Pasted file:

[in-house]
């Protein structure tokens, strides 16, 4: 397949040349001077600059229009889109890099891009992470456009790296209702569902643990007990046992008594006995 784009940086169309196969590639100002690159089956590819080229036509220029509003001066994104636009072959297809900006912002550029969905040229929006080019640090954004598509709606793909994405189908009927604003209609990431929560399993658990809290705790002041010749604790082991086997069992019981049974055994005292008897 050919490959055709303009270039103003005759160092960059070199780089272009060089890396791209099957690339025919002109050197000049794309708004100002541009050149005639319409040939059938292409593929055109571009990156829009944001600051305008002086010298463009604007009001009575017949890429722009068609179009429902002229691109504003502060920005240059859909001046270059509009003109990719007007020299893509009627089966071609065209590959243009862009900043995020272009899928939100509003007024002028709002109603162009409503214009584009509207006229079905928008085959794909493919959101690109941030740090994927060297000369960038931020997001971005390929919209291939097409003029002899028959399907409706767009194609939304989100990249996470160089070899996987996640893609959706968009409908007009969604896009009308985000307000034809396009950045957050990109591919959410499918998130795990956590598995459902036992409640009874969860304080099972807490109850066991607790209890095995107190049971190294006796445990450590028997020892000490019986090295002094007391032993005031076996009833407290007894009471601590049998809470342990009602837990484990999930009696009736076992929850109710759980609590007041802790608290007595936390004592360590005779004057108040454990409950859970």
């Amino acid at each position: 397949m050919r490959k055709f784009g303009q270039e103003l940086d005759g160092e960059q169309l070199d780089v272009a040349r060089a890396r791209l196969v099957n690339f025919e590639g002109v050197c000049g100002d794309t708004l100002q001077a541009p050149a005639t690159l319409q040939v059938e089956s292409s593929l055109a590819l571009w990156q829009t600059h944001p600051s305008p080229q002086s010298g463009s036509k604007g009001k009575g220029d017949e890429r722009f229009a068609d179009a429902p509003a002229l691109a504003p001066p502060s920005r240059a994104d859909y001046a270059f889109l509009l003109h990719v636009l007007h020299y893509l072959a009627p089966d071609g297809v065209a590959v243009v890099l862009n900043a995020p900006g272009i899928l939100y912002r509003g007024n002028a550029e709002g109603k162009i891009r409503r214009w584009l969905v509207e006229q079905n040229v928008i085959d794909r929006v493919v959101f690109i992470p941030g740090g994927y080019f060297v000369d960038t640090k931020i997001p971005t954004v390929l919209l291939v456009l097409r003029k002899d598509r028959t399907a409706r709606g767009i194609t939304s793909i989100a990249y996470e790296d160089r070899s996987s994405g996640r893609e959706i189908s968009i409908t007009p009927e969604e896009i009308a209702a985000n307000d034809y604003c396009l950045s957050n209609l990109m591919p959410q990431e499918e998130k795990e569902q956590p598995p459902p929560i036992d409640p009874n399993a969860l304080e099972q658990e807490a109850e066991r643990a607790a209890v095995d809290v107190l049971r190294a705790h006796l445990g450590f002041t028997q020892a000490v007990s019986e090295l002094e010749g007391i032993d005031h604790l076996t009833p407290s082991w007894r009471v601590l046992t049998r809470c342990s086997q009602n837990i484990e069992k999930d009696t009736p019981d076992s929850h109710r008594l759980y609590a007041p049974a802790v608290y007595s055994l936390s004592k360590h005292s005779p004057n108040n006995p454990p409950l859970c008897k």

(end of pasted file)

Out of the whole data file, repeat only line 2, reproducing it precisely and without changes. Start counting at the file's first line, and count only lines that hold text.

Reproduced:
């Protein structure tokens, strides 16, 4: 397949040349001077600059229009889109890099891009992470456009790296209702569902643990007990046992008594006995 784009940086169309196969590639100002690159089956590819080229036509220029509003001066994104636009072959297809900006912002550029969905040229929006080019640090954004598509709606793909994405189908009927604003209609990431929560399993658990809290705790002041010749604790082991086997069992019981049974055994005292008897 050919490959055709303009270039103003005759160092960059070199780089272009060089890396791209099957690339025919002109050197000049794309708004100002541009050149005639319409040939059938292409593929055109571009990156829009944001600051305008002086010298463009604007009001009575017949890429722009068609179009429902002229691109504003502060920005240059859909001046270059509009003109990719007007020299893509009627089966071609065209590959243009862009900043995020272009899928939100509003007024002028709002109603162009409503214009584009509207006229079905928008085959794909493919959101690109941030740090994927060297000369960038931020997001971005390929919209291939097409003029002899028959399907409706767009194609939304989100990249996470160089070899996987996640893609959706968009409908007009969604896009009308985000307000034809396009950045957050990109591919959410499918998130795990956590598995459902036992409640009874969860304080099972807490109850066991607790209890095995107190049971190294006796445990450590028997020892000490019986090295002094007391032993005031076996009833407290007894009471601590049998809470342990009602837990484990999930009696009736076992929850109710759980609590007041802790608290007595936390004592360590005779004057108040454990409950859970």